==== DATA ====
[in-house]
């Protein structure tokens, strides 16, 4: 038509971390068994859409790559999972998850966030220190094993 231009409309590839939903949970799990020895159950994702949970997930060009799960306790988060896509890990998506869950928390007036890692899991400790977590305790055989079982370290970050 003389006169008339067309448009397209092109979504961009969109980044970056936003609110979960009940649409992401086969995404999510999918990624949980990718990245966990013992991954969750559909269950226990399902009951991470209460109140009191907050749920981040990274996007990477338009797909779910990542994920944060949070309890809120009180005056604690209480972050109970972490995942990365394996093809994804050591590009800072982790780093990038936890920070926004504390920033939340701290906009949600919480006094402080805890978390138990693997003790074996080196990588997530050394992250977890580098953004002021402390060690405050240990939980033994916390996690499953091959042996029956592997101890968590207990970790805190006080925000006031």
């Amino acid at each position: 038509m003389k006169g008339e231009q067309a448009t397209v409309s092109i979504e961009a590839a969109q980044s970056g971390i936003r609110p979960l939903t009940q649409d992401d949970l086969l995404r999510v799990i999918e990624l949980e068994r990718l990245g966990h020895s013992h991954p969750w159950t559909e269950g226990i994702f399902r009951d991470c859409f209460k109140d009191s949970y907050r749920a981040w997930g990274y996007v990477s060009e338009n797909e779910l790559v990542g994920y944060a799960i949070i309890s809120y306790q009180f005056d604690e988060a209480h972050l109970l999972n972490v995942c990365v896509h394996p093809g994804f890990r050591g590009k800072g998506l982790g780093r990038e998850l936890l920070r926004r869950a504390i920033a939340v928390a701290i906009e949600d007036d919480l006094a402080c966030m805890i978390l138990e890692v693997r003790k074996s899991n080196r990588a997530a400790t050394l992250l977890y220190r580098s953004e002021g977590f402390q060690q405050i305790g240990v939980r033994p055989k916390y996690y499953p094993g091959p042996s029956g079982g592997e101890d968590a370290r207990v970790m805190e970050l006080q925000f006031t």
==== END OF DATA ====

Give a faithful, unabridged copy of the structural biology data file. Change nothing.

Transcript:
[in-house]
């Protein structure tokens, strides 16, 4: 038509971390068994859409790559999972998850966030220190094993 231009409309590839939903949970799990020895159950994702949970997930060009799960306790988060896509890990998506869950928390007036890692899991400790977590305790055989079982370290970050 003389006169008339067309448009397209092109979504961009969109980044970056936003609110979960009940649409992401086969995404999510999918990624949980990718990245966990013992991954969750559909269950226990399902009951991470209460109140009191907050749920981040990274996007990477338009797909779910990542994920944060949070309890809120009180005056604690209480972050109970972490995942990365394996093809994804050591590009800072982790780093990038936890920070926004504390920033939340701290906009949600919480006094402080805890978390138990693997003790074996080196990588997530050394992250977890580098953004002021402390060690405050240990939980033994916390996690499953091959042996029956592997101890968590207990970790805190006080925000006031």
């Amino acid at each position: 038509m003389k006169g008339e231009q067309a448009t397209v409309s092109i979504e961009a590839a969109q980044s970056g971390i936003r609110p979960l939903t009940q649409d992401d949970l086969l995404r999510v799990i999918e990624l949980e068994r990718l990245g966990h020895s013992h991954p969750w159950t559909e269950g226990i994702f399902r009951d991470c859409f209460k109140d009191s949970y907050r749920a981040w997930g990274y996007v990477s060009e338009n797909e779910l790559v990542g994920y944060a799960i949070i309890s809120y306790q009180f005056d604690e988060a209480h972050l109970l999972n972490v995942c990365v896509h394996p093809g994804f890990r050591g590009k800072g998506l982790g780093r990038e998850l936890l920070r926004r869950a504390i920033a939340v928390a701290i906009e949600d007036d919480l006094a402080c966030m805890i978390l138990e890692v693997r003790k074996s899991n080196r990588a997530a400790t050394l992250l977890y220190r580098s953004e002021g977590f402390q060690q405050i305790g240990v939980r033994p055989k916390y996690y499953p094993g091959p042996s029956g079982g592997e101890d968590a370290r207990v970790m805190e970050l006080q925000f006031t």